Companies Moving Slowly on P3P Adoption

Tests underway at some Web sites, but new specification faces uncertain future

Some companies are gradually implementing the proposed Platform for Privacy Preferences (P3P) Internet data privacy specification on their Web sites. But it remains unclear whether P3P will succeed as a standard.

At this point, the P3P specification is primarily being eyed by companies that have already taken leadership roles on data privacy issues. For example, Cincinnati-based Procter & Gamble Co. is testing P3P after having previously adopted a worldwide privacy policy that meets restrictive European data-protection rules.

P&G has implemented P3P on its main corporate Web site to gauge user response before deciding whether to expand the specification to about 500 related sites, said Mel Peterson, chief privacy officer at the consumer products giant.

Companies adopting P3P, which is being developed by the World Wide Web Consortium (W3C), must convert their data privacy policies to a question-and-answer format that's XML-based and machine-readable. P3P-enabled Web browsers can then "read" those policies and compare them with privacy preferences set by individual Internet users.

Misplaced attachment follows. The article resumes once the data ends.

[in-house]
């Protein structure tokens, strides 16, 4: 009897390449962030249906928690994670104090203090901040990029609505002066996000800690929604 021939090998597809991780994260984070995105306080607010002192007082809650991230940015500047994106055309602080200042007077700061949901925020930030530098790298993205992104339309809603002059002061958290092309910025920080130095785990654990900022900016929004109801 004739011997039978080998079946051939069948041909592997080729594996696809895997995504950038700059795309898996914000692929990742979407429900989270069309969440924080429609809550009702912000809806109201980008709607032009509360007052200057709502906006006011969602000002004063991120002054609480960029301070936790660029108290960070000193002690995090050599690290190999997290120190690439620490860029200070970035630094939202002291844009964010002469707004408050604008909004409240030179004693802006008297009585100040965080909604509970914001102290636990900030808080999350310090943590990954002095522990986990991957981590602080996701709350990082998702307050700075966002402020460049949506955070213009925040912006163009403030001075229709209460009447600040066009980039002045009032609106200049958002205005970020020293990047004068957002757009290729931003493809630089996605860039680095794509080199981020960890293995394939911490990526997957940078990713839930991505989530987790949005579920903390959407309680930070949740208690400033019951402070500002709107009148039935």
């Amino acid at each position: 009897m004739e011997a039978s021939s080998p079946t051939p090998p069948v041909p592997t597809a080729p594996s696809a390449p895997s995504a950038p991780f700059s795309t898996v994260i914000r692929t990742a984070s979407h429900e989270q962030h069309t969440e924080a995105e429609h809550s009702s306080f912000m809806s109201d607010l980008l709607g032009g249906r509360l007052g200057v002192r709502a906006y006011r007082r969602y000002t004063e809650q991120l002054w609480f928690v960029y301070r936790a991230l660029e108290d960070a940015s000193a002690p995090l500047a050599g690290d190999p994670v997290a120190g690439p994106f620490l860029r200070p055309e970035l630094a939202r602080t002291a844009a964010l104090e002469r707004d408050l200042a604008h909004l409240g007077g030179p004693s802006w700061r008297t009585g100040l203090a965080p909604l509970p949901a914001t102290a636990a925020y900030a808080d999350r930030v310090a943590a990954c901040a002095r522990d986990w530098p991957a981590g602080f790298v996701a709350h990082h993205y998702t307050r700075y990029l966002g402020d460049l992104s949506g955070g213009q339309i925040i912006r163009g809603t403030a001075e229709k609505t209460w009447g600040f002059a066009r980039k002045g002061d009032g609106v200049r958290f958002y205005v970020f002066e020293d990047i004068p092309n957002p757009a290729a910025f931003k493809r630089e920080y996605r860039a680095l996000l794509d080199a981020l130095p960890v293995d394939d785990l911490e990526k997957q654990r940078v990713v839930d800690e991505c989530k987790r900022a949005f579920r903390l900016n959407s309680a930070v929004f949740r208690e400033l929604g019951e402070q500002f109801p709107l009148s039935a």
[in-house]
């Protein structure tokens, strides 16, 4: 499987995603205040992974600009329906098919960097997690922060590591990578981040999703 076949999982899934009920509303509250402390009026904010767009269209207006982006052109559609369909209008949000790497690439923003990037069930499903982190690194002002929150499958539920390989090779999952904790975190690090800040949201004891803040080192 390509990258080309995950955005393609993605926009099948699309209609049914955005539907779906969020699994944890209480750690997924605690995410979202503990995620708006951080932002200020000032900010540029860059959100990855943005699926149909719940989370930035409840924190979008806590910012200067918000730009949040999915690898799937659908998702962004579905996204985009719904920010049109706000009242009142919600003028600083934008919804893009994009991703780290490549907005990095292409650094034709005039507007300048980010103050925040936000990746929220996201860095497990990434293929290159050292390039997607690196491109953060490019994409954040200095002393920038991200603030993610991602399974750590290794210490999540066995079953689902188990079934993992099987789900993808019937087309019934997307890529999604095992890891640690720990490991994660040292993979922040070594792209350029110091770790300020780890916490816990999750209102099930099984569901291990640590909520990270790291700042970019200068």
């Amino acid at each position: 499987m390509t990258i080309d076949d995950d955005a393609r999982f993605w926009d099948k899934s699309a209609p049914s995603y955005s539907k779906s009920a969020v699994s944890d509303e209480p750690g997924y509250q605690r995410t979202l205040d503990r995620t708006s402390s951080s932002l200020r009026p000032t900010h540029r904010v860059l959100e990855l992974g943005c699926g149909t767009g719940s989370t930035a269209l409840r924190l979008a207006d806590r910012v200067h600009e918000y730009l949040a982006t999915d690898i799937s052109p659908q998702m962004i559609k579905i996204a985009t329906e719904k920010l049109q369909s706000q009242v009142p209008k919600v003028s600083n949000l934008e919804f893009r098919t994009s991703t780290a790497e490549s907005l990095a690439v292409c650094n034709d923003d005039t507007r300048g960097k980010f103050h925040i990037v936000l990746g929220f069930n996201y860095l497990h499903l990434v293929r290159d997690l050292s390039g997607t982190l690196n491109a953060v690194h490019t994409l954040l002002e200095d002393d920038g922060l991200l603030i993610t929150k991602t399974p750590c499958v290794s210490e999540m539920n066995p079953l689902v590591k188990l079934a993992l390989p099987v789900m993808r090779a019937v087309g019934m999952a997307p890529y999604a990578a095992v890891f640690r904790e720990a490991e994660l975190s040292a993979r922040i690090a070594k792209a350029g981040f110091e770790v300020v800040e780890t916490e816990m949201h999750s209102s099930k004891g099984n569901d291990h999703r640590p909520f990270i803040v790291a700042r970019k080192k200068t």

The Microsoft Factor

What has some companies betting on the future of P3P is Microsoft Corp.'s inclusion of the emerging standard in its Internet Explorer 6 browser.

That's "a huge driver" for P3P adoption, said Christopher Fisher, information systems director at Royal Appliance Manufacturing Co. in Glenwillow, Ohio. The company has begun making its Web site P3P-ready.

But adopting P3P raises some big legal issues, according to corporate officials and privacy analysts. Translating a detailed data-privacy policy into a machine-readable format can be complicated, they said, adding that P3P implementations shouldn't be handled solely by IT departments.

The codes used as part of P3P implementations "are legal promises," said Benjamin Wright, a Dallas-based attorney and electronic law expert. "It's like a contract."

Some companies are waiting to make decisions about adopting P3P until it's finalized, which may not happen until early next year. "We have not come to any conclusions yet," said Kevin Pursglove, a spokesman for San Jose-based eBay Inc.

Lorrie Cranor, chairwoman of the W3C's P3P working group and a principal technical staff member at AT&T Labs in Florham Park, N.J., said any last-minute changes to the specification will be backward-compatible.

Copyright © 2001 IDG Communications, Inc.

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